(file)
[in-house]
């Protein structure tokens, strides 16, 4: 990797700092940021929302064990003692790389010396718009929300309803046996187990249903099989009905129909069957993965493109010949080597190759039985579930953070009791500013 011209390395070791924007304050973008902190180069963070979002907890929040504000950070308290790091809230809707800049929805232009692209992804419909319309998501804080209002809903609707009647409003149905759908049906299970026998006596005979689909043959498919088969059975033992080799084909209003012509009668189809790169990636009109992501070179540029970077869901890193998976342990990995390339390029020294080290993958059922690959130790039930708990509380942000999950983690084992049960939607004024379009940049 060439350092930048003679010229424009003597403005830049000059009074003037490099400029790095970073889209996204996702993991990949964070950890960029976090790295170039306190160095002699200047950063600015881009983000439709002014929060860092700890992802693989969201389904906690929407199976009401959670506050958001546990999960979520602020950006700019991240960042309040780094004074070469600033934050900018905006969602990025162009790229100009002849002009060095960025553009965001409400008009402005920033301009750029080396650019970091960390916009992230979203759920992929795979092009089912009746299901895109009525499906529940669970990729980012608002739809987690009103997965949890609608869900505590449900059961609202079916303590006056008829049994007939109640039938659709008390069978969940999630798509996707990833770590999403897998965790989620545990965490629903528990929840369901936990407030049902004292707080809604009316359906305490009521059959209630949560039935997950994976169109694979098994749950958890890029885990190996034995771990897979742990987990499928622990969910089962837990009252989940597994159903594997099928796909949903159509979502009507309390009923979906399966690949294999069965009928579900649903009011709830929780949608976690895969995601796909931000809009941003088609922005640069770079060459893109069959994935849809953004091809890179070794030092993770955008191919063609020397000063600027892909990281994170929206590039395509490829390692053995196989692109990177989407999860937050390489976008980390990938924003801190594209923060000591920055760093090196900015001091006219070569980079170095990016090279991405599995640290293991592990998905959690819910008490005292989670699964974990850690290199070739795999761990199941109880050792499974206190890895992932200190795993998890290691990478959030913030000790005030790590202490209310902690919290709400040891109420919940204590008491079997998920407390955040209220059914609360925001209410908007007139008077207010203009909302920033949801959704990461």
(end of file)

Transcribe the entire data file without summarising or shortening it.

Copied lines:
[in-house]
């Protein structure tokens, strides 16, 4: 990797700092940021929302064990003692790389010396718009929300309803046996187990249903099989009905129909069957993965493109010949080597190759039985579930953070009791500013 011209390395070791924007304050973008902190180069963070979002907890929040504000950070308290790091809230809707800049929805232009692209992804419909319309998501804080209002809903609707009647409003149905759908049906299970026998006596005979689909043959498919088969059975033992080799084909209003012509009668189809790169990636009109992501070179540029970077869901890193998976342990990995390339390029020294080290993958059922690959130790039930708990509380942000999950983690084992049960939607004024379009940049 060439350092930048003679010229424009003597403005830049000059009074003037490099400029790095970073889209996204996702993991990949964070950890960029976090790295170039306190160095002699200047950063600015881009983000439709002014929060860092700890992802693989969201389904906690929407199976009401959670506050958001546990999960979520602020950006700019991240960042309040780094004074070469600033934050900018905006969602990025162009790229100009002849002009060095960025553009965001409400008009402005920033301009750029080396650019970091960390916009992230979203759920992929795979092009089912009746299901895109009525499906529940669970990729980012608002739809987690009103997965949890609608869900505590449900059961609202079916303590006056008829049994007939109640039938659709008390069978969940999630798509996707990833770590999403897998965790989620545990965490629903528990929840369901936990407030049902004292707080809604009316359906305490009521059959209630949560039935997950994976169109694979098994749950958890890029885990190996034995771990897979742990987990499928622990969910089962837990009252989940597994159903594997099928796909949903159509979502009507309390009923979906399966690949294999069965009928579900649903009011709830929780949608976690895969995601796909931000809009941003088609922005640069770079060459893109069959994935849809953004091809890179070794030092993770955008191919063609020397000063600027892909990281994170929206590039395509490829390692053995196989692109990177989407999860937050390489976008980390990938924003801190594209923060000591920055760093090196900015001091006219070569980079170095990016090279991405599995640290293991592990998905959690819910008490005292989670699964974990850690290199070739795999761990199941109880050792499974206190890895992932200190795993998890290691990478959030913030000790005030790590202490209310902690919290709400040891109420919940204590008491079997998920407390955040209220059914609360925001209410908007007139008077207010203009909302920033949801959704990461």